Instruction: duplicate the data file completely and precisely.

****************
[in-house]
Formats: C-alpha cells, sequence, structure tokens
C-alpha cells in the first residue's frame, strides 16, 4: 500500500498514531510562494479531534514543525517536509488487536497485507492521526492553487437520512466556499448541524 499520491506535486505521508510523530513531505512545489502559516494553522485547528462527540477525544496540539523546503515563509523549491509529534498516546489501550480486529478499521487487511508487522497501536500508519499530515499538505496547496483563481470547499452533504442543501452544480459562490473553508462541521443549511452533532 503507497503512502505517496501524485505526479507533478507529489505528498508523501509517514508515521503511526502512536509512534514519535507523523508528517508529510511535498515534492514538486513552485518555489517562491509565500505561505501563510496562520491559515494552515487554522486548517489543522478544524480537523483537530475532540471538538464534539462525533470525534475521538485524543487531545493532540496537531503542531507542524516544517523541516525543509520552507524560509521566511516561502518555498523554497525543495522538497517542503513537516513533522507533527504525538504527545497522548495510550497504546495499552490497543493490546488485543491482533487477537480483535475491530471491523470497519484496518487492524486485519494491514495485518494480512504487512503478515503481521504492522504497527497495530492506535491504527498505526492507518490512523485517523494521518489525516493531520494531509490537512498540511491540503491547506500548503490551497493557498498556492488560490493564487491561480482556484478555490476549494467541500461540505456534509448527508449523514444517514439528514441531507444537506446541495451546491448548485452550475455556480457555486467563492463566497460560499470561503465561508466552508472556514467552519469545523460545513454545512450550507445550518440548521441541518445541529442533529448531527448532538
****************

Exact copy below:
[in-house]
Formats: C-alpha cells, sequence, structure tokens
C-alpha cells in the first residue's frame, strides 16, 4: 500500500498514531510562494479531534514543525517536509488487536497485507492521526492553487437520512466556499448541524 499520491506535486505521508510523530513531505512545489502559516494553522485547528462527540477525544496540539523546503515563509523549491509529534498516546489501550480486529478499521487487511508487522497501536500508519499530515499538505496547496483563481470547499452533504442543501452544480459562490473553508462541521443549511452533532 503507497503512502505517496501524485505526479507533478507529489505528498508523501509517514508515521503511526502512536509512534514519535507523523508528517508529510511535498515534492514538486513552485518555489517562491509565500505561505501563510496562520491559515494552515487554522486548517489543522478544524480537523483537530475532540471538538464534539462525533470525534475521538485524543487531545493532540496537531503542531507542524516544517523541516525543509520552507524560509521566511516561502518555498523554497525543495522538497517542503513537516513533522507533527504525538504527545497522548495510550497504546495499552490497543493490546488485543491482533487477537480483535475491530471491523470497519484496518487492524486485519494491514495485518494480512504487512503478515503481521504492522504497527497495530492506535491504527498505526492507518490512523485517523494521518489525516493531520494531509490537512498540511491540503491547506500548503490551497493557498498556492488560490493564487491561480482556484478555490476549494467541500461540505456534509448527508449523514444517514439528514441531507444537506446541495451546491448548485452550475455556480457555486467563492463566497460560499470561503465561508466552508472556514467552519469545523460545513454545512450550507445550518440548521441541518445541529442533529448531527448532538